n English in Africa - Recent theorisations of trauma fiction, postcolonialism, and the South African novel : review article
|Article Title||Recent theorisations of trauma fiction, postcolonialism, and the South African novel : review article|
|© Publisher:||Institute for the Study of English in Africa (ISEA)|
|Journal||English in Africa|
|Affiliations||1 University of York, UK|
|Publication Date||May 2014|
|Pages||199 - 207|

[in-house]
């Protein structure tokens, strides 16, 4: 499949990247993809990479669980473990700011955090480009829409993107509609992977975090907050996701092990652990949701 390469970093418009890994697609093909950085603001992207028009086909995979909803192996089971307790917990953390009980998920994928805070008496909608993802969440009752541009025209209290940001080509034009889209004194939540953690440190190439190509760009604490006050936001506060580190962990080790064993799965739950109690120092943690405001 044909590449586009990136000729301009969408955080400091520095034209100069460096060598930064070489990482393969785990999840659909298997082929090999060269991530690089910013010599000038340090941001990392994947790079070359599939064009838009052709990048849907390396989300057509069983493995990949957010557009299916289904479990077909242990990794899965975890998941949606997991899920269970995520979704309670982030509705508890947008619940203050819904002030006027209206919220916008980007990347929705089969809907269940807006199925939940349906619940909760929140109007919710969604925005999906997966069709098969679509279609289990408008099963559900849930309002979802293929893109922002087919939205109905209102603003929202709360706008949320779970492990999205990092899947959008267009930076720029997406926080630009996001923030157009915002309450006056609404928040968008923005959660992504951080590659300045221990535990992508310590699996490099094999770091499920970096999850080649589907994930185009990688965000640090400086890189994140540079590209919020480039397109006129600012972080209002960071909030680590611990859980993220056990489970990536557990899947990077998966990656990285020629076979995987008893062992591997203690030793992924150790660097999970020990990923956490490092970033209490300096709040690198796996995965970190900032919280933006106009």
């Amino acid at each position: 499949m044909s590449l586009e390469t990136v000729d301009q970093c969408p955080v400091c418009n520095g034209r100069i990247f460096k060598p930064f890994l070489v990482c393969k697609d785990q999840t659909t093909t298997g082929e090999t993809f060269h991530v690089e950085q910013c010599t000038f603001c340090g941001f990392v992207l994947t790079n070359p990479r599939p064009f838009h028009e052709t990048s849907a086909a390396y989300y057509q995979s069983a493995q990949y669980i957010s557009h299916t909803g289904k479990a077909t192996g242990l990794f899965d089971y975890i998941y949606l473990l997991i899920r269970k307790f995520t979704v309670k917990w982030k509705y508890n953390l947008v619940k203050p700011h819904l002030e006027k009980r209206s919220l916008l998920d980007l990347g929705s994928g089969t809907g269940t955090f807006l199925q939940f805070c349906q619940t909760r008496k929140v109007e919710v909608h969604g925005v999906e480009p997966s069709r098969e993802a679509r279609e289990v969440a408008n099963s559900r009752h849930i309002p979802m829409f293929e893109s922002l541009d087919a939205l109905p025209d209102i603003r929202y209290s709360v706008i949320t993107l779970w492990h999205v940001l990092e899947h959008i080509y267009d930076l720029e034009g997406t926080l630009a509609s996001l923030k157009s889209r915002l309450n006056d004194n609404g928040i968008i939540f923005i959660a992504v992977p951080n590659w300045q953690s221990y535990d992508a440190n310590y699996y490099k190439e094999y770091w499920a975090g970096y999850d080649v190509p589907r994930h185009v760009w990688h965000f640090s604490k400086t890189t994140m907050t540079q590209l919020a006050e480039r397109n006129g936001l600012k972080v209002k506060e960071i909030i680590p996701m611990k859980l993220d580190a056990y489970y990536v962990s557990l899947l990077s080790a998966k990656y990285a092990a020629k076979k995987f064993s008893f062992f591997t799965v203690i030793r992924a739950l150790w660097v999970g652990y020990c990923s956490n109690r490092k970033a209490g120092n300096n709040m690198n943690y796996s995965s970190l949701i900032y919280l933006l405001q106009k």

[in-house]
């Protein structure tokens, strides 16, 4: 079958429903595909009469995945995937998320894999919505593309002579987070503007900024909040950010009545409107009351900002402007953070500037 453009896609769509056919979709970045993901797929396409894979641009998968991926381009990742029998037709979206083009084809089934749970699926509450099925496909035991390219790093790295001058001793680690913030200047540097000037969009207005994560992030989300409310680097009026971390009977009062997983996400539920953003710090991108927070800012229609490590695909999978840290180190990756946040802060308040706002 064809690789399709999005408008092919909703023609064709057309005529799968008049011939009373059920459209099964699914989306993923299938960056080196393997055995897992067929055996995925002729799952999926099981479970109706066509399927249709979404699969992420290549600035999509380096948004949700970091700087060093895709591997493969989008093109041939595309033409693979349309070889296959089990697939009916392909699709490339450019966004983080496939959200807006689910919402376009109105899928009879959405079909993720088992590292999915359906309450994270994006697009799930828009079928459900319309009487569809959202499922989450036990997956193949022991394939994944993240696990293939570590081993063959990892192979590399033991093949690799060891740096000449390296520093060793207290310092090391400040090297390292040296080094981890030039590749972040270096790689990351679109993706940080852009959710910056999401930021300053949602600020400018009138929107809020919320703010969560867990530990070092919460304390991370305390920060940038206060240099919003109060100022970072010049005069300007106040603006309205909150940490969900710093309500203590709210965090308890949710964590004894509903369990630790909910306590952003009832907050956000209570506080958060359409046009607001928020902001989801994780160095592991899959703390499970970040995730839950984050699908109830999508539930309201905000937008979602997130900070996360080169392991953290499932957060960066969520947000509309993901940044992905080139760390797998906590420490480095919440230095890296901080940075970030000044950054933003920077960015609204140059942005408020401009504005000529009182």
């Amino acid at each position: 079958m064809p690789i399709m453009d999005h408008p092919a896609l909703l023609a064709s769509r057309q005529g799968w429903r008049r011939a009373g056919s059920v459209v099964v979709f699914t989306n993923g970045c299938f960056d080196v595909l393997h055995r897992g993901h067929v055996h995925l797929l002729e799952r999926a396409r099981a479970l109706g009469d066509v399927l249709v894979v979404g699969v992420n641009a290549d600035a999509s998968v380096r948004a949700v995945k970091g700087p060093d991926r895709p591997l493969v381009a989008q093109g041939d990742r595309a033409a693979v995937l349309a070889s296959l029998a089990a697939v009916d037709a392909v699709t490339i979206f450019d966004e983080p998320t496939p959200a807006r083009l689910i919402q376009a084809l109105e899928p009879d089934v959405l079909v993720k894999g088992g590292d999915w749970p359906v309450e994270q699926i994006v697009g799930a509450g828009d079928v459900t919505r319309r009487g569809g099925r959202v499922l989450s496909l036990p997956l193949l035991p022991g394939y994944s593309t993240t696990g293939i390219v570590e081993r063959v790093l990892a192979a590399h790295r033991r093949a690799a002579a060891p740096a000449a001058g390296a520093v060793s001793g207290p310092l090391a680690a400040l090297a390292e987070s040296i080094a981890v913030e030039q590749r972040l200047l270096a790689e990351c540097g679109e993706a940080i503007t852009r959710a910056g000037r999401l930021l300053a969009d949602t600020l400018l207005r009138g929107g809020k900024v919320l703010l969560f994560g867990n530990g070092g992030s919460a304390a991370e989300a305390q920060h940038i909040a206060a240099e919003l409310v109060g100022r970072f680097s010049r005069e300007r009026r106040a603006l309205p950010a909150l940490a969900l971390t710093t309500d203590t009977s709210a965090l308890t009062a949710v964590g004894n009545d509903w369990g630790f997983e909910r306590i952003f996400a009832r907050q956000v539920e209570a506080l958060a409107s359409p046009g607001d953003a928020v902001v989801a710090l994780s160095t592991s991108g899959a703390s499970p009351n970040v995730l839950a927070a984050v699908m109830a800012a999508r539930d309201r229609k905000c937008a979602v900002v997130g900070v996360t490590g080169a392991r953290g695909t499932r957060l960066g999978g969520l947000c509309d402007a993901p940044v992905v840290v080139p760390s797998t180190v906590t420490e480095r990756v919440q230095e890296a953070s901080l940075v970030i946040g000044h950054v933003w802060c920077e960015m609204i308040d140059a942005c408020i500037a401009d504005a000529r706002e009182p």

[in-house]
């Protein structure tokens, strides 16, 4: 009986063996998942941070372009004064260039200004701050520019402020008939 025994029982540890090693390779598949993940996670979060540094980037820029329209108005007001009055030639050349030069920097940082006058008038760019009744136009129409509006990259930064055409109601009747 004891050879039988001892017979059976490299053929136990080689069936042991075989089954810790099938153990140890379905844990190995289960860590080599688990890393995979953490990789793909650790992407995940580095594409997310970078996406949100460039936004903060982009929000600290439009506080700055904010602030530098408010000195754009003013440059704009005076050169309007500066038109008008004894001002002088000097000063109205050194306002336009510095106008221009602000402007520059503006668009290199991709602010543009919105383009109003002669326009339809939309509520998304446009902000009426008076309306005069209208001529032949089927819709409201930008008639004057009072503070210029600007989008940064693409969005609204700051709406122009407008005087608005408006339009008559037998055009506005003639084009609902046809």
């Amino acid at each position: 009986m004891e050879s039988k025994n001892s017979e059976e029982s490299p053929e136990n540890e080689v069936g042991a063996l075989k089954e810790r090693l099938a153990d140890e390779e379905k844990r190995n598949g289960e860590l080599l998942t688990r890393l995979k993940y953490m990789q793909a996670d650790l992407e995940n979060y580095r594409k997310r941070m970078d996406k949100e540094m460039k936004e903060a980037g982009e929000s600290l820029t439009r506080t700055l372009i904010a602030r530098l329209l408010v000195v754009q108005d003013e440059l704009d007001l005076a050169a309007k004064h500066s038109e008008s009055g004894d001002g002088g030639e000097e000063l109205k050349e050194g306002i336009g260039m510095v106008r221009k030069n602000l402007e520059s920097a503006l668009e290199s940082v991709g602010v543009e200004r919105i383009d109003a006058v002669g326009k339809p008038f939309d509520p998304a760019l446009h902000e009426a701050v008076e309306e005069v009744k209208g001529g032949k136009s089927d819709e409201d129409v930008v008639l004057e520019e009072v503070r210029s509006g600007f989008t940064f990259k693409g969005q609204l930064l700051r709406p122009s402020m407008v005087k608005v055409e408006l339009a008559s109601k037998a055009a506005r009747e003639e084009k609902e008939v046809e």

Drawing on both psychological and sociological definitions of trauma, the essay collection The Splintered Glass engages with the intersection between individual and cultural trauma, while simultaneously warning against the blurring of the distinction between the two. In line with this, trauma is defined not only as a "wound of the mind" of an individual, but also as a "link between cultures" (x). While bearing a remarkable resemblance to the Freudian haunting inherent in most definitions of historical trauma (see also Erikson, Tal and Caruth), the concept of cultural trauma, as utilised in this collection, is situated in the present and seeks to transcend this haunting by gesturing towards a "safe post-traumatic space" (6). A traumatic history "established and sustained by power structures, social agents and contending groups" in a "constant, recurrent struggle that stirs up a troubling memory" (xii) is shared by many, if not all, postcolonial societies.
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